In today’s wired world, failing to disclose is considered to be more of a risk than being transparent. Stakeholders strongly favor dialogue and collaboration, so transparency creates more benefits to companies than risks. Transparency should be integrated into the business because it is ultimately a means to engage with consumers and stakeholders, as well as to drive action and help solve issues.
Ethical consumerism is at unprecedented levels but people are increasingly feeling that individuals cannot act alone on addressing issues – they are expressing a growing need for collective action. Citizens are celebrating their collective sense of power by becoming more engaged and active consumers, and are making life choices that strengthen society and minimize environmental impact in order to create a better future.
Representing 40 percent of the global adult population, a new consumer segment – the Aspirationals – are connecting the right thing to do with the cool thing to do, creating new possibilities for brands, business and the society we share.
This sense of optimism includes a belief in their power to influence corporate behavior, with nearly eight in ten saying, “As a consumer, I can make a difference in how a company behaves.” Balancing their belief in capitalism and trust in institutions with a desire for reforms, Aspirationals see brands as important levers of positive change.
The Aspirationals represent a significant growth opportunity for a range of industries, from food to auto, to tech, to apparel and consumer goods. This segment is especially interested in authenticity, wellbeing, design, sustainability and social purpose.
Aspirational consumers combine a desire to be ethical and sustainable with a love of style, design and shopping
A Thirst for Purpose
There is a growing business case for, and a concomitant commitment to Purpose across the private sector. A clearly articulated Purpose – a perfect blend of how the company makes a positive impact on the world through its products, services and operations – is increasingly recognized as a way to deepen relations and build trust with stakeholders and consumers. The degree to which brands are embracing purpose is growing and revolutionizing what a company can and should stand for.
While some people recognize that there are purposeful global companies in the marketplace, a majority believe that they are few and far between and many are unable or unwilling to name one. This leaves us with a significant imbalance in the supply and demand of purposeful companies.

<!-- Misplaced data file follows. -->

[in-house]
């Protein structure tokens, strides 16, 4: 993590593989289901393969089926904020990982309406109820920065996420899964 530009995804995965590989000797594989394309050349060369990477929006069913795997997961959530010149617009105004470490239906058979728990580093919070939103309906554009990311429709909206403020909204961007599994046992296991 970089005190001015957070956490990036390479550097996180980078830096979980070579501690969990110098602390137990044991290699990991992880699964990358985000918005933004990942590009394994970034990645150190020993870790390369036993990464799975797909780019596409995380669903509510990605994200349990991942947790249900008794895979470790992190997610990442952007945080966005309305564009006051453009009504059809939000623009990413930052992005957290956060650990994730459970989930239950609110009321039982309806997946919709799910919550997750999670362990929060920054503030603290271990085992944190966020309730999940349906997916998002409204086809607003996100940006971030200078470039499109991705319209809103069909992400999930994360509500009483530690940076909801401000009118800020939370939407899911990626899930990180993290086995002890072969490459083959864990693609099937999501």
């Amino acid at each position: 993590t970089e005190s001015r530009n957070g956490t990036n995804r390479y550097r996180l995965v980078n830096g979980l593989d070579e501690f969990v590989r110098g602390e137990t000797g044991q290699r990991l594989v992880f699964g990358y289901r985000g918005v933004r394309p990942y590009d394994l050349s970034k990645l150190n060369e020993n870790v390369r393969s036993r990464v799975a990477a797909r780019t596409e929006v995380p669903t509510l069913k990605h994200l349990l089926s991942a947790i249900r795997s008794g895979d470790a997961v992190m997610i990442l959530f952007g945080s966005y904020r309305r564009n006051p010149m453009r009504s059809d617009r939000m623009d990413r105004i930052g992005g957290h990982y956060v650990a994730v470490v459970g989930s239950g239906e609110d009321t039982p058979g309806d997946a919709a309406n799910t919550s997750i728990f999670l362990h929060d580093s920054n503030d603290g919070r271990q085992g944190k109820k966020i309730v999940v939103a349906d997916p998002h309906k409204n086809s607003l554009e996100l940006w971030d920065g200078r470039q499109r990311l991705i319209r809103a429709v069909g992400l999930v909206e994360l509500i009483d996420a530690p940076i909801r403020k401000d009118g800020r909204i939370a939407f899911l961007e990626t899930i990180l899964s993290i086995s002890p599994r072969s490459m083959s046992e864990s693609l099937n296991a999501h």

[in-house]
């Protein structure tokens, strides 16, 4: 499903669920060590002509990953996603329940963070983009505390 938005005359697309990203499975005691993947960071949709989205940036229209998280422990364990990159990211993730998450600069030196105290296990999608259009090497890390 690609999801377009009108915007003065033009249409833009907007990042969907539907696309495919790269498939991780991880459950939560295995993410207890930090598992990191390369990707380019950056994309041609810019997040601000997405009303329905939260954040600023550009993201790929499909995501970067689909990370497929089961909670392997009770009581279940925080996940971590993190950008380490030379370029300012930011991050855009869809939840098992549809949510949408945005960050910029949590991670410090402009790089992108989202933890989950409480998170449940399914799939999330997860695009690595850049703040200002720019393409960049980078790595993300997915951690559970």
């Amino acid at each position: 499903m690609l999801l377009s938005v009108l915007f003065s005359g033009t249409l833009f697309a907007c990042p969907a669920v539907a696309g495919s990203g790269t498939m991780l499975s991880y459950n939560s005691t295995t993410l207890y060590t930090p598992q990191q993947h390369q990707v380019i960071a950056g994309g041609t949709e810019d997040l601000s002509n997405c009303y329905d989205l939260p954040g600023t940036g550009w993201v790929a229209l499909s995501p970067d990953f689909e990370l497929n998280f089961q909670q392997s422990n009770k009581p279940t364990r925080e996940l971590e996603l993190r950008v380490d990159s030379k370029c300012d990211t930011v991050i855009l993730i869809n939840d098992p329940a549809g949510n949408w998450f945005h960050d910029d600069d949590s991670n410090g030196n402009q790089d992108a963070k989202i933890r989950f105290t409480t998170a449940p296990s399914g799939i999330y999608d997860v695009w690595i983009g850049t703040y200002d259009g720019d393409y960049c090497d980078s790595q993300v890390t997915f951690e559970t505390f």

Keeping these five megatrends in mind – a polarized world, low trust, expectations for transparency, the rise of the Aspirationals and a thirst for purpose – provides leadership organizations with the context that they need to navigate these uncertain times. Understanding these deep undercurrents helps companies, NGOs, governments and multilateral organizations respond more effectively to these societal shifts, thereby increasing their ability to build trust, deepen relationships and be successful in the long term.
Miguel Veiga-Pestana is the Chief Communications Officer of the Bill and Melinda Gates Foundation. Miguel leads the foundation’s global communications division and is focused on increasing awareness and engagement for priority global poverty, health, and U.S. education issues. Miguel is responsible for overseeing all communications and brand functions, including managing reputation risk and building media partnerships to support independent coverage of priority issues.
Prior to joining the foundation, Miguel served as Vice-President, Global Sustainability Strategy and External Advocacy at Unilever, where he was responsible for driving global advocacy on key sustainability and business strategy priorities to affect systemic, transformational change.
GlobeScan co-CEO Chris Coulter recently interviewed Miguel to gain insight on how civil society and business can work better together and the value he puts on stakeholder intelligence to help build recognized leadership in an uncertain world.
You have had the unique privilege of having worked at two remarkable leadership organizations: Unilever and now the Bill and Melinda Gates Foundation. Are they similar?
On the one hand, you have Unilever, one of the most pre-eminent companies flying the flag for sustainable business models. On the other hand, you have the Bill and Melinda Gates Foundation which is at the forefront of developing new models of philanthropy.
Both organizations benefit from strong leadership. Paul Polman has led from the front at Unilever, while here at the foundation we are indeed fortunate to have two active co-chairs in Bill and Melinda – as well as our CEO, Sue Desmond Hellmann.